Appendix IIInterview with Claudia Colimoro
Claudia Colimoro was a candidate for the Representative Assemby of the federal district of Mexico on the Revolutionary Workers Party (PRT-Mexican section of the Fourth International) in the 1991 election campaign. This pro has fought hard for contraception and abortion rights, and demands the legalization of her profession. I taped a conversation with her and her translator at the Amsterdam AIDS conference. The tape was transcribed and translated by Enriqué, a pro friend of mine from Costa Rica
I am starting my campaign with poor slogans because I wasn't prepared or organized; I have worked very hard in several provinces of the Republic and in the General District (Mexico City) trying to speak openly about sexual education at all the levels of schooling, and especially to talk about AIDS in an understandable way; to talk about condoms -- safe sex -- as the only way of preventing AIDS.
I talk about the need for kindergartens with rotary schedules for women in general. I talk as well about boarding homes for prostitutes and the possibility of legalizing prostitution.
Prostitutes need to be able to use the medical plan and to pay taxes so we can all have our constitutional rights -- of education, health and housing. I wasn't asking for a project to benefit prostitutes only; I was asking not to be separated from the rest of society. We are part of the working class and we generate a lot of jobs. Besides we want our work to be recognized. We're like other women -- the only difference is that we have decided to work with our genitals.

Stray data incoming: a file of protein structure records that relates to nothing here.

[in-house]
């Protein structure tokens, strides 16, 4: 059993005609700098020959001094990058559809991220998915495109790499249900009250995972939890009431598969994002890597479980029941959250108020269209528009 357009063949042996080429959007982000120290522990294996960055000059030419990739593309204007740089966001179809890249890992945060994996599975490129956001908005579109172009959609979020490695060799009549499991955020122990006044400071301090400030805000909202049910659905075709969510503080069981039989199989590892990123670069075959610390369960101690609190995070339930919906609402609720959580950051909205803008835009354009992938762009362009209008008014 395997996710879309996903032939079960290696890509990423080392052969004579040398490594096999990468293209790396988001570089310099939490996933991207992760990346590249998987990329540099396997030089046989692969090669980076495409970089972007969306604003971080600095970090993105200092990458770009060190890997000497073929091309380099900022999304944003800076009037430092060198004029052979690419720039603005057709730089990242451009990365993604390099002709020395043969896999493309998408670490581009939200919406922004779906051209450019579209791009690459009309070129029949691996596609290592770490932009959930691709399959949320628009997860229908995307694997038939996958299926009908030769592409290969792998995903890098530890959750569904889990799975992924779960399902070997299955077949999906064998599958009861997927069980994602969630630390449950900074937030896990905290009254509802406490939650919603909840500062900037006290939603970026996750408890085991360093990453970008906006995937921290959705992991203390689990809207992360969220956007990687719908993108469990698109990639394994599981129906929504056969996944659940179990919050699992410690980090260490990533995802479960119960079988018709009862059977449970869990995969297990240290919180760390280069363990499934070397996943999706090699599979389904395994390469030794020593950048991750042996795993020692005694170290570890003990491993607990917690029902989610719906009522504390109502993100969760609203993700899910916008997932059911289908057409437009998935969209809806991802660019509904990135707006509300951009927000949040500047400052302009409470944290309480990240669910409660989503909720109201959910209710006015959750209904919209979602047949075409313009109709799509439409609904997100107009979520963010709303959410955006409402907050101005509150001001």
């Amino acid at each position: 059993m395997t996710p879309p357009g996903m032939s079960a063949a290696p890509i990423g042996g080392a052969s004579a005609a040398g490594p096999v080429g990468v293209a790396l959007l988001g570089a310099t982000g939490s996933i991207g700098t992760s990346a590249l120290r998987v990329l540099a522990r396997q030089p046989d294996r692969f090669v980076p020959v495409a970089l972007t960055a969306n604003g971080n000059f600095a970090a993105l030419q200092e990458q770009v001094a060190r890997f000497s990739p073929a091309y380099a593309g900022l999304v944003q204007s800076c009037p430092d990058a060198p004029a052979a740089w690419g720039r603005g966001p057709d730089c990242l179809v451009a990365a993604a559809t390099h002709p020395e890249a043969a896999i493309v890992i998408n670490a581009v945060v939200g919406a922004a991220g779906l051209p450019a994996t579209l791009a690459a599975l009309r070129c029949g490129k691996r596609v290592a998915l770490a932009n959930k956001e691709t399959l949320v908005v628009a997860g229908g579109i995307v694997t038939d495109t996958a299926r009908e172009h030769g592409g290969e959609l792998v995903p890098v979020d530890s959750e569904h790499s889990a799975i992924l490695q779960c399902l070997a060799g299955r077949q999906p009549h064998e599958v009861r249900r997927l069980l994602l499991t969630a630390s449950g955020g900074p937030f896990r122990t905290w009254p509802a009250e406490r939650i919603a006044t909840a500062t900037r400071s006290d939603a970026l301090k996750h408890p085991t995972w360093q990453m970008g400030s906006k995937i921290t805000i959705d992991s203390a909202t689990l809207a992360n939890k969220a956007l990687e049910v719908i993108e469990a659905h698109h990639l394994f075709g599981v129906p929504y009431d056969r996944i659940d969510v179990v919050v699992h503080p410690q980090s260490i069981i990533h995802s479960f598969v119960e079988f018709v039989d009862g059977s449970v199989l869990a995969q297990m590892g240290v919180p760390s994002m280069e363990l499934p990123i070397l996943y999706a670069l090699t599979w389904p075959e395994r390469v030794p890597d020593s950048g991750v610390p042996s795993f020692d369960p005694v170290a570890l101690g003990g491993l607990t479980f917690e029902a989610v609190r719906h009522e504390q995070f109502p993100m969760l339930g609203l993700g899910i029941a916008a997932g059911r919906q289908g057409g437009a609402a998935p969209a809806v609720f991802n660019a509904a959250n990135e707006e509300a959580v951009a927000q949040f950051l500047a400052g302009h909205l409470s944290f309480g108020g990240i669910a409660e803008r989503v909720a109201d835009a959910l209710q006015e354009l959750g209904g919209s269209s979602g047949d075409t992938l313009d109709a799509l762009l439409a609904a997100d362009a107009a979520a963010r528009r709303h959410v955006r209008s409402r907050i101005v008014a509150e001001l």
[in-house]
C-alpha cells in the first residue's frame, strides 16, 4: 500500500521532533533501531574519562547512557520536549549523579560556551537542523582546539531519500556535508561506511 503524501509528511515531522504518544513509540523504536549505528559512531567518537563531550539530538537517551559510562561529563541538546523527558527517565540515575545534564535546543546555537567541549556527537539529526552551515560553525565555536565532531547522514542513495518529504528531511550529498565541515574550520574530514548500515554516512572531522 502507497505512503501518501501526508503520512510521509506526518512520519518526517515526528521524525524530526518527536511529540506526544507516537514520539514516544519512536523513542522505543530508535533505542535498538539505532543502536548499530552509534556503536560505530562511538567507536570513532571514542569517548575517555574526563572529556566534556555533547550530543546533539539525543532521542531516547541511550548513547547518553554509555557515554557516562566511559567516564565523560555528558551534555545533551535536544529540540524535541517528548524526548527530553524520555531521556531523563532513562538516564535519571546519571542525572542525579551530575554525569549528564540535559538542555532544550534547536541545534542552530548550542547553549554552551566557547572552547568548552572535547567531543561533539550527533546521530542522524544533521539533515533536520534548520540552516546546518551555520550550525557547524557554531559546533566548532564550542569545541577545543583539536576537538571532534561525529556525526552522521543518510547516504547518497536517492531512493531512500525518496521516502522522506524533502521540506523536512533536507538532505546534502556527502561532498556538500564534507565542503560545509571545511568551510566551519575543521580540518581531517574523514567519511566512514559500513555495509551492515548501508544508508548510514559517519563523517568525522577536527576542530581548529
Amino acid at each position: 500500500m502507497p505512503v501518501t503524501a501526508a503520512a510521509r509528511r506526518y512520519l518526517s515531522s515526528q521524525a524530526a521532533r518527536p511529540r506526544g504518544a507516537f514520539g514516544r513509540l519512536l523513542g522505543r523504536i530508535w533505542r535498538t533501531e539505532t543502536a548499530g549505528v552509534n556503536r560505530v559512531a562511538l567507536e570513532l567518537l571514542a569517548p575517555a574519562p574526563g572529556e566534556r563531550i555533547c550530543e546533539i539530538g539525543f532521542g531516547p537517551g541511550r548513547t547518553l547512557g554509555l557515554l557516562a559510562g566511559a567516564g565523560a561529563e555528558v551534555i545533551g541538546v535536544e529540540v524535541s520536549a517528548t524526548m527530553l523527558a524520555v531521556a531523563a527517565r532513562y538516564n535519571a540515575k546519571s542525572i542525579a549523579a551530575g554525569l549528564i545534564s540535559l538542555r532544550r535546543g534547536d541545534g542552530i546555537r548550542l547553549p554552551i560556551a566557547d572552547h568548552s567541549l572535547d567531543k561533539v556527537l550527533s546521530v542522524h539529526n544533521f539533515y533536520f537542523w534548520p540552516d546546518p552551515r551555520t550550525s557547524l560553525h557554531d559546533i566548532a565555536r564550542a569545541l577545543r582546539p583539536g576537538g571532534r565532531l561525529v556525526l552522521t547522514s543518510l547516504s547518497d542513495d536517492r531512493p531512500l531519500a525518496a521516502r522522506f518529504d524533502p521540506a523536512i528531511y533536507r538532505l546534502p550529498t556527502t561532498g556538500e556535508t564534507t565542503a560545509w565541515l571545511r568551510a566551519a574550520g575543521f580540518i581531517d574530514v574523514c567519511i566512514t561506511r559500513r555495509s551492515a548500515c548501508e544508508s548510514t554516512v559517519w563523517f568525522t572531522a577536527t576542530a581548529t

I think all those intellectuals are like prostitutes, since what they are selling is there intellect. Those who write prostitute their capacity for writing; and the athletes who sell their strength are like prostitutes too.
At first, the reporters wanted to do a controversial campaign and they wanted me to flash them and let them take pictures of my breasts (like Ciccolina -- she's an Italian cabinet member). I told them that my campaign is serious, like my work. That's what we need -- more respect. That is one of the reasons I will never get undressed to get attention and publicity. I think if I want to be taken seriously I must conduct myself seriously and respectfully.
I told them I want to change the name of prostitutes -- which is so offensive -- that we should be called "sex workers" instead. After a while they started taking me more seriously and I think one of the reasons is because I didn't want to play their game. At the beginning they would ask me how many clients I did per day and what I did with them. I told them that my personal life wasn't the important subject; what is important are the needs of all the prostitutes all over the nation. And the important point is to legalize prostitution -- our profession.
I didn't just talk to prostitutes about prostitution; I talked will all types of people about a whole bunch of different topics. I got a lot of solidarity from housewives.
Finally the housewives understood that we are not trying to steal their husbands -- we wouldn't be able to handle so many husbands; and we wouldn't know what to do with all of them. Its just a job and they understood that.